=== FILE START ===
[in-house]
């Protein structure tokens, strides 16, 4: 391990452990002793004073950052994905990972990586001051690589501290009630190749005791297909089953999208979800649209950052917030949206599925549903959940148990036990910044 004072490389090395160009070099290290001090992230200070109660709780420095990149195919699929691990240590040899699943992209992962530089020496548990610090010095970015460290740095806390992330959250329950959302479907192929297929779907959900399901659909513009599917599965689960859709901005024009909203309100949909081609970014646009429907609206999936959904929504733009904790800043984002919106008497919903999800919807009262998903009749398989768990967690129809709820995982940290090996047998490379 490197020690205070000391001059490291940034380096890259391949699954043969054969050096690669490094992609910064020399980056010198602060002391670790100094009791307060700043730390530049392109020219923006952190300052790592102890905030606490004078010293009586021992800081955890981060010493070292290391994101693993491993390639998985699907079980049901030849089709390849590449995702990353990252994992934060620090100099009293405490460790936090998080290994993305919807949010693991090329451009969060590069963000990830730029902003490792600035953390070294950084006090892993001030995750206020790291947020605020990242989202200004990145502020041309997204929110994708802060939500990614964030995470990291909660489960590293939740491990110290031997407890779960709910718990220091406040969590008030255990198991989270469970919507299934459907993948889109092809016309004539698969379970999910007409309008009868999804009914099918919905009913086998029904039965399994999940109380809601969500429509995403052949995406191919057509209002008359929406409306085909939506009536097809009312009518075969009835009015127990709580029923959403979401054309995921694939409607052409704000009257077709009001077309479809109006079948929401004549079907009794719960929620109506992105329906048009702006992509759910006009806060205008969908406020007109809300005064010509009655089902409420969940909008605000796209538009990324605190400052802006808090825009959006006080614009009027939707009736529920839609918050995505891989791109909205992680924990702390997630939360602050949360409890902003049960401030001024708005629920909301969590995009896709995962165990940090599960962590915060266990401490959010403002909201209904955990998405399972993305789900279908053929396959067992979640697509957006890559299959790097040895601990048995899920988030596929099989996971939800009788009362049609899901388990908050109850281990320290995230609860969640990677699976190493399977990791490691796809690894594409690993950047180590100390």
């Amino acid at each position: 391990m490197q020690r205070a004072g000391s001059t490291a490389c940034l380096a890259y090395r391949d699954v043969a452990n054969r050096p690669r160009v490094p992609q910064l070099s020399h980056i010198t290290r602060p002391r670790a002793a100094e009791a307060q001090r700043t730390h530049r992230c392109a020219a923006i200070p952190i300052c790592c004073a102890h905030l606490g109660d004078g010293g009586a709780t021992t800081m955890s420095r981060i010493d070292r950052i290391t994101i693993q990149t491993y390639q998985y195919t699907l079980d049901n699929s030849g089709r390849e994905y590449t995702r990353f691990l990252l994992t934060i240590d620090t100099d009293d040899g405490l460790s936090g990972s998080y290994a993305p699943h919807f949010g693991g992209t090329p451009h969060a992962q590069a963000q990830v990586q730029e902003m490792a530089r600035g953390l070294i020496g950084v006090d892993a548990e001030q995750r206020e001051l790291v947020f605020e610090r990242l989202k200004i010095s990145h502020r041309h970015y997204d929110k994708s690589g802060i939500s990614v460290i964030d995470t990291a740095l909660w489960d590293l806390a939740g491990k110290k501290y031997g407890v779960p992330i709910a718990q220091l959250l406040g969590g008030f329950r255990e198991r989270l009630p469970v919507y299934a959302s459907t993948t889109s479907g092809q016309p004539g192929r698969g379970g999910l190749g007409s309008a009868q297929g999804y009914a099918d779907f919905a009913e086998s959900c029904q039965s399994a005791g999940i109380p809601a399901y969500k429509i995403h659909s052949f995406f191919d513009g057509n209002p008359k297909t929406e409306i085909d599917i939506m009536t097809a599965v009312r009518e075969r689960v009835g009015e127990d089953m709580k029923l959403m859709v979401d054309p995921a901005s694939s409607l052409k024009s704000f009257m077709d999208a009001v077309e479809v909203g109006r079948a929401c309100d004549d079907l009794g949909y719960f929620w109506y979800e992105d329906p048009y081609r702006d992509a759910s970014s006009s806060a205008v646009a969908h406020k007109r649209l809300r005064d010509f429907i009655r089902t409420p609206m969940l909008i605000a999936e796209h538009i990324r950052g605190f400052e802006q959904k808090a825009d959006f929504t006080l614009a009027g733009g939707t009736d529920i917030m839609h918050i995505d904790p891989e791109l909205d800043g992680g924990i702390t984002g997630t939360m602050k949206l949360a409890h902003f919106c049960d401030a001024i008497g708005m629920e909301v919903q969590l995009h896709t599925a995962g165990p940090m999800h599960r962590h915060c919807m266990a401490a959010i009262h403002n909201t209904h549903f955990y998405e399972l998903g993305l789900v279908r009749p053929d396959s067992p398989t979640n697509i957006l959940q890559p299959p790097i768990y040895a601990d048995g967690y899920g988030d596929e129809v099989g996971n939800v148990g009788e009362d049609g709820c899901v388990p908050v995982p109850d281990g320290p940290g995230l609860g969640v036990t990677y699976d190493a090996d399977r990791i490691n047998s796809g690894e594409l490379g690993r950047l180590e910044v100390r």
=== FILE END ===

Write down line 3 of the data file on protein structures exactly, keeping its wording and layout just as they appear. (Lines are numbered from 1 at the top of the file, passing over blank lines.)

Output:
């Amino acid at each position: 391990m490197q020690r205070a004072g000391s001059t490291a490389c940034l380096a890259y090395r391949d699954v043969a452990n054969r050096p690669r160009v490094p992609q910064l070099s020399h980056i010198t290290r602060p002391r670790a002793a100094e009791a307060q001090r700043t730390h530049r992230c392109a020219a923006i200070p952190i300052c790592c004073a102890h905030l606490g109660d004078g010293g009586a709780t021992t800081m955890s420095r981060i010493d070292r950052i290391t994101i693993q990149t491993y390639q998985y195919t699907l079980d049901n699929s030849g089709r390849e994905y590449t995702r990353f691990l990252l994992t934060i240590d620090t100099d009293d040899g405490l460790s936090g990972s998080y290994a993305p699943h919807f949010g693991g992209t090329p451009h969060a992962q590069a963000q990830v990586q730029e902003m490792a530089r600035g953390l070294i020496g950084v006090d892993a548990e001030q995750r206020e001051l790291v947020f605020e610090r990242l989202k200004i010095s990145h502020r041309h970015y997204d929110k994708s690589g802060i939500s990614v460290i964030d995470t990291a740095l909660w489960d590293l806390a939740g491990k110290k501290y031997g407890v779960p992330i709910a718990q220091l959250l406040g969590g008030f329950r255990e198991r989270l009630p469970v919507y299934a959302s459907t993948t889109s479907g092809q016309p004539g192929r698969g379970g999910l190749g007409s309008a009868q297929g999804y009914a099918d779907f919905a009913e086998s959900c029904q039965s399994a005791g999940i109380p809601a399901y969500k429509i995403h659909s052949f995406f191919d513009g057509n209002p008359k297909t929406e409306i085909d599917i939506m009536t097809a599965v009312r009518e075969r689960v009835g009015e127990d089953m709580k029923l959403m859709v979401d054309p995921a901005s694939s409607l052409k024009s704000f009257m077709d999208a009001v077309e479809v909203g109006r079948a929401c309100d004549d079907l009794g949909y719960f929620w109506y979800e992105d329906p048009y081609r702006d992509a759910s970014s006009s806060a205008v646009a969908h406020k007109r649209l809300r005064d010509f429907i009655r089902t409420p609206m969940l909008i605000a999936e796209h538009i990324r950052g605190f400052e802006q959904k808090a825009d959006f929504t006080l614009a009027g733009g939707t009736d529920i917030m839609h918050i995505d904790p891989e791109l909205d800043g992680g924990i702390t984002g997630t939360m602050k949206l949360a409890h902003f919106c049960d401030a001024i008497g708005m629920e909301v919903q969590l995009h896709t599925a995962g165990p940090m999800h599960r962590h915060c919807m266990a401490a959010i009262h403002n909201t209904h549903f955990y998405e399972l998903g993305l789900v279908r009749p053929d396959s067992p398989t979640n697509i957006l959940q890559p299959p790097i768990y040895a601990d048995g967690y899920g988030d596929e129809v099989g996971n939800v148990g009788e009362d049609g709820c899901v388990p908050v995982p109850d281990g320290p940290g995230l609860g969640v036990t990677y699976d190493a090996d399977r990791i490691n047998s796809g690894e594409l490379g690993r950047l180590e910044v100390r």